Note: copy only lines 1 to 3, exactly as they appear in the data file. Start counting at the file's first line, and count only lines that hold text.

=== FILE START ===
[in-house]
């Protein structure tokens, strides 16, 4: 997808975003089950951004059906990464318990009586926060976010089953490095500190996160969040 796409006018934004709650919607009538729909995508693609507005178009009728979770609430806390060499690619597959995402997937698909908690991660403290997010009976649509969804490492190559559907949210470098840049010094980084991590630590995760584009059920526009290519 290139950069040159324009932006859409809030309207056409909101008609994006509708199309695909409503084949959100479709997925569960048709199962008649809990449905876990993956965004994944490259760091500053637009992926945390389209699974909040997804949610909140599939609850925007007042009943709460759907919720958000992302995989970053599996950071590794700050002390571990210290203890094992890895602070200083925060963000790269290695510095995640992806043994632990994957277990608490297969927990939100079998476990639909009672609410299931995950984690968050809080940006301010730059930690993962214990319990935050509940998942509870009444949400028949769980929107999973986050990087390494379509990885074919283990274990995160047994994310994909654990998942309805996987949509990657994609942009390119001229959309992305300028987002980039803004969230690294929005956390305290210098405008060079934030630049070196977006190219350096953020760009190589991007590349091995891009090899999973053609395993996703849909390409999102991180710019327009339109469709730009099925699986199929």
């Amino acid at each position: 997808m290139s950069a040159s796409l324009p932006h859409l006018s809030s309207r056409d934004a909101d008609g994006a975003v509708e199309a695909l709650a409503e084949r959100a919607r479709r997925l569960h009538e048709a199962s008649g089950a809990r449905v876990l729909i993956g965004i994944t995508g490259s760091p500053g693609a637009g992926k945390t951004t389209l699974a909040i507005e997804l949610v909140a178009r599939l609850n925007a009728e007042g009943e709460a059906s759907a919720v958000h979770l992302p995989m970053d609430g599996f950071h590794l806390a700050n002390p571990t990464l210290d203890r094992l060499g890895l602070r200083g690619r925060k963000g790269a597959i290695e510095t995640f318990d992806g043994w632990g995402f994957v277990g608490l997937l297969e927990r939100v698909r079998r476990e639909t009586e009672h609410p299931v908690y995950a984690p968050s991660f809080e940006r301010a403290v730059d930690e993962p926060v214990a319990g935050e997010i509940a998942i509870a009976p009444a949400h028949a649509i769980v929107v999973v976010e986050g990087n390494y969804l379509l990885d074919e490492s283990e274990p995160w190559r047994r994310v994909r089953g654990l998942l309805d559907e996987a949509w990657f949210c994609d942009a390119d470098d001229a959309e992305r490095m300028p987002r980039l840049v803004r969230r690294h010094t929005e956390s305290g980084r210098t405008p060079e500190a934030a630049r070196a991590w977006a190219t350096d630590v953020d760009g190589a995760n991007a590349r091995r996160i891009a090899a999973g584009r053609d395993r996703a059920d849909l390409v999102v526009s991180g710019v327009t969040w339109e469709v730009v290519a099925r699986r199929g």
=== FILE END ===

[in-house]
């Protein structure tokens, strides 16, 4: 997808975003089950951004059906990464318990009586926060976010089953490095500190996160969040 796409006018934004709650919607009538729909995508693609507005178009009728979770609430806390060499690619597959995402997937698909908690991660403290997010009976649509969804490492190559559907949210470098840049010094980084991590630590995760584009059920526009290519 290139950069040159324009932006859409809030309207056409909101008609994006509708199309695909409503084949959100479709997925569960048709199962008649809990449905876990993956965004994944490259760091500053637009992926945390389209699974909040997804949610909140599939609850925007007042009943709460759907919720958000992302995989970053599996950071590794700050002390571990210290203890094992890895602070200083925060963000790269290695510095995640992806043994632990994957277990608490297969927990939100079998476990639909009672609410299931995950984690968050809080940006301010730059930690993962214990319990935050509940998942509870009444949400028949769980929107999973986050990087390494379509990885074919283990274990995160047994994310994909654990998942309805996987949509990657994609942009390119001229959309992305300028987002980039803004969230690294929005956390305290210098405008060079934030630049070196977006190219350096953020760009190589991007590349091995891009090899999973053609395993996703849909390409999102991180710019327009339109469709730009099925699986199929």
């Amino acid at each position: 997808m290139s950069a040159s796409l324009p932006h859409l006018s809030s309207r056409d934004a909101d008609g994006a975003v509708e199309a695909l709650a409503e084949r959100a919607r479709r997925l569960h009538e048709a199962s008649g089950a809990r449905v876990l729909i993956g965004i994944t995508g490259s760091p500053g693609a637009g992926k945390t951004t389209l699974a909040i507005e997804l949610v909140a178009r599939l609850n925007a009728e007042g009943e709460a059906s759907a919720v958000h979770l992302p995989m970053d609430g599996f950071h590794l806390a700050n002390p571990t990464l210290d203890r094992l060499g890895l602070r200083g690619r925060k963000g790269a597959i290695e510095t995640f318990d992806g043994w632990g995402f994957v277990g608490l997937l297969e927990r939100v698909r079998r476990e639909t009586e009672h609410p299931v908690y995950a984690p968050s991660f809080e940006r301010a403290v730059d930690e993962p926060v214990a319990g935050e997010i509940a998942i509870a009976p009444a949400h028949a649509i769980v929107v999973v976010e986050g990087n390494y969804l379509l990885d074919e490492s283990e274990p995160w190559r047994r994310v994909r089953g654990l998942l309805d559907e996987a949509w990657f949210c994609d942009a390119d470098d001229a959309e992305r490095m300028p987002r980039l840049v803004r969230r690294h010094t929005e956390s305290g980084r210098t405008p060079e500190a934030a630049r070196a991590w977006a190219t350096d630590v953020d760009g190589a995760n991007a590349r091995r996160i891009a090899a999973g584009r053609d395993r996703a059920d849909l390409v999102v526009s991180g710019v327009t969040w339109e469709v730009v290519a099925r699986r199929g």